If /etc/fstab file is created with errors or the hardware configuration changes such as adding hard disks, Linux will boot into failure state. We can bypass the fstab failure by adding booting parameters to Linux. We can do this in two methods:
Method 1: Boot to single user mode
When booting into single user mode, Linux will not mount anything. Then we can remount the / to some directory in read/write mode and then edit the /etc/fstab.
- Boot Linux into single user mode
Press ESC in the grub menu and press ‘e’ to edit the grub entry. Add single to the kernel parameter like this:
kernel /vmlinuz-188.8.131.52-166.fc12.i686 ro root=/dev/mapper/VolGroup-LogVol00 vga=792 single
Then press ‘b’ to boot Linux.
- Remount / in read/write mode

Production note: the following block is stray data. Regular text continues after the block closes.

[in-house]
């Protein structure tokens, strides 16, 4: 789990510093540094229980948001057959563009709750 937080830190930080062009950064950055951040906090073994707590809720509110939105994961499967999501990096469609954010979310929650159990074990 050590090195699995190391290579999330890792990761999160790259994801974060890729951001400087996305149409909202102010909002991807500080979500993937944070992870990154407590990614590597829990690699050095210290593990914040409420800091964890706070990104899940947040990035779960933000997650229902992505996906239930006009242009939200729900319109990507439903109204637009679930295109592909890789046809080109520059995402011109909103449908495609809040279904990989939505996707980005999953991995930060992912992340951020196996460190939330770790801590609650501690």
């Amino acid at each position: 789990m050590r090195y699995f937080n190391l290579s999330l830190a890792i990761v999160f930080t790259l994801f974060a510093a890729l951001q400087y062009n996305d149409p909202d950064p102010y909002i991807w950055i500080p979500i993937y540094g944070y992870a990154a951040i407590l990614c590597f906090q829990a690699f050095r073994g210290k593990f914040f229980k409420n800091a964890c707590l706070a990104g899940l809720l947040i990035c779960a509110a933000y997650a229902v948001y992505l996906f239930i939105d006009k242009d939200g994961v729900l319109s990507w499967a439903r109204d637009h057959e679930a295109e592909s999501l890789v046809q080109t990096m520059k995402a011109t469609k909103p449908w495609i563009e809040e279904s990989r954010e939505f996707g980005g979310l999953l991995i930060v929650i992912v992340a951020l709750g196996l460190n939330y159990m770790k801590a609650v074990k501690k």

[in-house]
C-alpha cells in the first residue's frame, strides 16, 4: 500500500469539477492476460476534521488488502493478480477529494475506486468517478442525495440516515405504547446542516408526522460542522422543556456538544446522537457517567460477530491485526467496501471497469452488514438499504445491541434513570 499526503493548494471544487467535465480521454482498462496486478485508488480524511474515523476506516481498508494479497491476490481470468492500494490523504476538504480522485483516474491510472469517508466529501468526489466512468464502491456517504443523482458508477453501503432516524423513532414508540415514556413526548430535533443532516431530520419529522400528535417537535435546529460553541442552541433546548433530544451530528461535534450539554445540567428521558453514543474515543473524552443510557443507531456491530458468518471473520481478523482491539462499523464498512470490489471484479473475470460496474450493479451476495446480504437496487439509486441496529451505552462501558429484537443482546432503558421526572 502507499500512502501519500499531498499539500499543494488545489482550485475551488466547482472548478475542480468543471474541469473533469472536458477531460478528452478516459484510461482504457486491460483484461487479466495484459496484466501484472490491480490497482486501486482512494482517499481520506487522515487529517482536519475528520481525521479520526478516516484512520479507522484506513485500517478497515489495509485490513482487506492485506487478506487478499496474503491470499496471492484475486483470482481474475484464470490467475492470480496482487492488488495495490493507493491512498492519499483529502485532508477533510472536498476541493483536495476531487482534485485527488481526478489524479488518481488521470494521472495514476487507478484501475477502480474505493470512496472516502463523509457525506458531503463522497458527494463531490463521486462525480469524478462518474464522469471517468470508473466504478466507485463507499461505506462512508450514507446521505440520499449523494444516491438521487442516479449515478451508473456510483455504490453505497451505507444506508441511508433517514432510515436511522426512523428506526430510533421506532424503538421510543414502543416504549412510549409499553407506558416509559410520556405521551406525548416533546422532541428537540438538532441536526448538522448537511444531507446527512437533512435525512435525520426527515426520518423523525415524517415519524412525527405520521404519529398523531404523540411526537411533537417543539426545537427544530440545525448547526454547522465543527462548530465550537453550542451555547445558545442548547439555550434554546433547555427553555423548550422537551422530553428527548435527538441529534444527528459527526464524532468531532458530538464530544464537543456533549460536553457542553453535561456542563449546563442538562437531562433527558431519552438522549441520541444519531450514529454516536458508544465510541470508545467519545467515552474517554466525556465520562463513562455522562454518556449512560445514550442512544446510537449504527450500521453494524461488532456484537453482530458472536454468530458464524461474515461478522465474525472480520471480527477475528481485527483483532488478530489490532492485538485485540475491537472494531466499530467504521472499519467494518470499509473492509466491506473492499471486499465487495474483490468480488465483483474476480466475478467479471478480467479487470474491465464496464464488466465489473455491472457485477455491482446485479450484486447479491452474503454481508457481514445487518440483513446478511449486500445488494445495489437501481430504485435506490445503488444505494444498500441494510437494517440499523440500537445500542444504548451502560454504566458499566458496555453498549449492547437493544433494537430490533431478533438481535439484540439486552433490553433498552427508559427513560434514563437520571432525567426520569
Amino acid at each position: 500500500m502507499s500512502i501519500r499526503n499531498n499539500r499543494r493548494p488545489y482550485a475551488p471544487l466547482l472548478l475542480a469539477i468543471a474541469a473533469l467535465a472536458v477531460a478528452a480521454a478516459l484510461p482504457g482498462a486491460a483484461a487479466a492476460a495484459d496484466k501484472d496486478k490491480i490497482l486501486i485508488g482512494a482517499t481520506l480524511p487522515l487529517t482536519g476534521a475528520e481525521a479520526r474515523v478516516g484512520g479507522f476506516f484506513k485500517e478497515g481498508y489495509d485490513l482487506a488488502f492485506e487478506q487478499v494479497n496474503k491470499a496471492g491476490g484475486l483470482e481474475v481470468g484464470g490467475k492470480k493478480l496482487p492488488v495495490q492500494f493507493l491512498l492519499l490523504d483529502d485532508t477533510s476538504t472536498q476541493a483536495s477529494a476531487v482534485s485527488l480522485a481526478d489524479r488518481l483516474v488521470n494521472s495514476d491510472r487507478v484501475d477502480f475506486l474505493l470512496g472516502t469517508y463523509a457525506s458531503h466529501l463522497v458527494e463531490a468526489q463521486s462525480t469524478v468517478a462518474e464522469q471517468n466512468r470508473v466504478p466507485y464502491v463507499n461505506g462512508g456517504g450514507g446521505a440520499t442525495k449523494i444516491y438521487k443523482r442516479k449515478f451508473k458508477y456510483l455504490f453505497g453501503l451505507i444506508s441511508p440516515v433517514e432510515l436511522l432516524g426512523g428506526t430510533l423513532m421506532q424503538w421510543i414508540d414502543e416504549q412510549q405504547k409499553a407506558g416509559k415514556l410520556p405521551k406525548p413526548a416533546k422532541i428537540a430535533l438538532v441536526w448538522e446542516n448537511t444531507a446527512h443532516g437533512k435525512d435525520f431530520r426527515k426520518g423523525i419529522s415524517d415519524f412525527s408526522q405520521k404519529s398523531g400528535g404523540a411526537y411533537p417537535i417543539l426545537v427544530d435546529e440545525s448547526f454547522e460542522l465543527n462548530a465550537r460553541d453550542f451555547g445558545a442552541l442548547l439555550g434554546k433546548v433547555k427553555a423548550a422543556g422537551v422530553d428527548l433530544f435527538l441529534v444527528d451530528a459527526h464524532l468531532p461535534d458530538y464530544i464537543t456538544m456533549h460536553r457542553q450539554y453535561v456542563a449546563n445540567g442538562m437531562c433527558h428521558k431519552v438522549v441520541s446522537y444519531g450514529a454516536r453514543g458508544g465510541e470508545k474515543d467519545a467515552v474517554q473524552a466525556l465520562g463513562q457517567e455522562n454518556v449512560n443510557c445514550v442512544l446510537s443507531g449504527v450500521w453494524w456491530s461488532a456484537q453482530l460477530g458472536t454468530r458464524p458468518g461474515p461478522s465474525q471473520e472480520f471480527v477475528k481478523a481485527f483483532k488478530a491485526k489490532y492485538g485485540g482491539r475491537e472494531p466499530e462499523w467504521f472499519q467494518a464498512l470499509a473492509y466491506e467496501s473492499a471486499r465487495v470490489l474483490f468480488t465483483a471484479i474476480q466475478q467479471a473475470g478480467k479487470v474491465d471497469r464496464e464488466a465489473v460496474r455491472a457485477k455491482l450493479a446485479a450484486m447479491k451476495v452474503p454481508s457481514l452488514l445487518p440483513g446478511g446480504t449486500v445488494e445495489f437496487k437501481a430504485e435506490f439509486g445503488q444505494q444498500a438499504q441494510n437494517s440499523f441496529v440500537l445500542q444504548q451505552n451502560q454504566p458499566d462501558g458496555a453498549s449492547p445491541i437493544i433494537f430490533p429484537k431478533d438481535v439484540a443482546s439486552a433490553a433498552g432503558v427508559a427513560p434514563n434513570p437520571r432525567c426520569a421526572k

# mount -n -o remount,rw /
- Edit /etc/fstab
If the above method doesn’t work, the second method can be used:
Method 2: Add init=/bin/bash to kernel parameter
to kernel parameter. Linux will boot and we will get a bash prompt. The / is mounted in read/write mode. We can then edit /etc/fstab file and reboot.
thanks you help full to me
You saved my time.
Thanks a lot.
Thanks mate, this really helped. I screwed up my fstab and was having trouble booting and then editing.
Had to use ur method to mount in rw mode.
instead of fstab, what about writing a cron script look for the target dirs and execute a mount script if they aren’t already mounted.
I wrote a utility to vet the fstab. It checks for mis-spellings and quite a few other things such as duplicate entries, etc.
It also generates a xref list.
I am happy to make the utility available
It can read the /etc/fstab or another from the same system (eg /tmp/fstab) wip copy.
It also reformats the fstab quite nicely. Error diagnostics are provided.
How to work around a systemctl daemon-reload failure where now, the system refuses to boot to mounting the partitions full RW. (They are mounted RO).